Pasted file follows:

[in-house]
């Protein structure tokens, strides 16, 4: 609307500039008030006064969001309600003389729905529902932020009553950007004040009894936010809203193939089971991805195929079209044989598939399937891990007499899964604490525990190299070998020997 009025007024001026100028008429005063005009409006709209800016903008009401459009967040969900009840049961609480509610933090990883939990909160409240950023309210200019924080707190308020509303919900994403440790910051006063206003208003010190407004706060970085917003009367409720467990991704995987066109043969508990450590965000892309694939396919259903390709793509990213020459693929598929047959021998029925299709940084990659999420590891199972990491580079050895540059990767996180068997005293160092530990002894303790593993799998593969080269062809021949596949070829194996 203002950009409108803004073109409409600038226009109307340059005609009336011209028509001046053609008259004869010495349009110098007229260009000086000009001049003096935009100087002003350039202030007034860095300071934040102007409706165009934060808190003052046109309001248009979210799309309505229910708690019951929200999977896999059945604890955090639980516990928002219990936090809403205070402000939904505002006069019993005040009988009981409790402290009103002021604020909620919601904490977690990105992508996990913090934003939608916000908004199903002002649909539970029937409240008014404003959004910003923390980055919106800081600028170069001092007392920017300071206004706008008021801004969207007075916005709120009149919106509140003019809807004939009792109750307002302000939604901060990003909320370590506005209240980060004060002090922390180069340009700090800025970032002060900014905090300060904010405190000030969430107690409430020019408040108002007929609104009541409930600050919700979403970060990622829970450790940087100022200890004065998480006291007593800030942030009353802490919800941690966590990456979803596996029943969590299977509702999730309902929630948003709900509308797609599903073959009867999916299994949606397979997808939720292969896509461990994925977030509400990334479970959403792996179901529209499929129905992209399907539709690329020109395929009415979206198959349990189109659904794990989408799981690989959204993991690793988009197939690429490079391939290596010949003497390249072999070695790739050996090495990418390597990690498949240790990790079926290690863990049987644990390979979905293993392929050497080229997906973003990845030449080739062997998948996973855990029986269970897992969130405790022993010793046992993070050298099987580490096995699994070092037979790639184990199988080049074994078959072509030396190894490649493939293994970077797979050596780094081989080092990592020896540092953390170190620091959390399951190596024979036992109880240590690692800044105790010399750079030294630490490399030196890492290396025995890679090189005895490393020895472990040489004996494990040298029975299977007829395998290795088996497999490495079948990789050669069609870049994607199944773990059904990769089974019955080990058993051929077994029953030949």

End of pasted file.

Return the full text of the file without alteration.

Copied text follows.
[in-house]
């Protein structure tokens, strides 16, 4: 609307500039008030006064969001309600003389729905529902932020009553950007004040009894936010809203193939089971991805195929079209044989598939399937891990007499899964604490525990190299070998020997 009025007024001026100028008429005063005009409006709209800016903008009401459009967040969900009840049961609480509610933090990883939990909160409240950023309210200019924080707190308020509303919900994403440790910051006063206003208003010190407004706060970085917003009367409720467990991704995987066109043969508990450590965000892309694939396919259903390709793509990213020459693929598929047959021998029925299709940084990659999420590891199972990491580079050895540059990767996180068997005293160092530990002894303790593993799998593969080269062809021949596949070829194996 203002950009409108803004073109409409600038226009109307340059005609009336011209028509001046053609008259004869010495349009110098007229260009000086000009001049003096935009100087002003350039202030007034860095300071934040102007409706165009934060808190003052046109309001248009979210799309309505229910708690019951929200999977896999059945604890955090639980516990928002219990936090809403205070402000939904505002006069019993005040009988009981409790402290009103002021604020909620919601904490977690990105992508996990913090934003939608916000908004199903002002649909539970029937409240008014404003959004910003923390980055919106800081600028170069001092007392920017300071206004706008008021801004969207007075916005709120009149919106509140003019809807004939009792109750307002302000939604901060990003909320370590506005209240980060004060002090922390180069340009700090800025970032002060900014905090300060904010405190000030969430107690409430020019408040108002007929609104009541409930600050919700979403970060990622829970450790940087100022200890004065998480006291007593800030942030009353802490919800941690966590990456979803596996029943969590299977509702999730309902929630948003709900509308797609599903073959009867999916299994949606397979997808939720292969896509461990994925977030509400990334479970959403792996179901529209499929129905992209399907539709690329020109395929009415979206198959349990189109659904794990989408799981690989959204993991690793988009197939690429490079391939290596010949003497390249072999070695790739050996090495990418390597990690498949240790990790079926290690863990049987644990390979979905293993392929050497080229997906973003990845030449080739062997998948996973855990029986269970897992969130405790022993010793046992993070050298099987580490096995699994070092037979790639184990199988080049074994078959072509030396190894490649493939293994970077797979050596780094081989080092990592020896540092953390170190620091959390399951190596024979036992109880240590690692800044105790010399750079030294630490490399030196890492290396025995890679090189005895490393020895472990040489004996494990040298029975299977007829395998290795088996497999490495079948990789050669069609870049994607199944773990059904990769089974019955080990058993051929077994029953030949």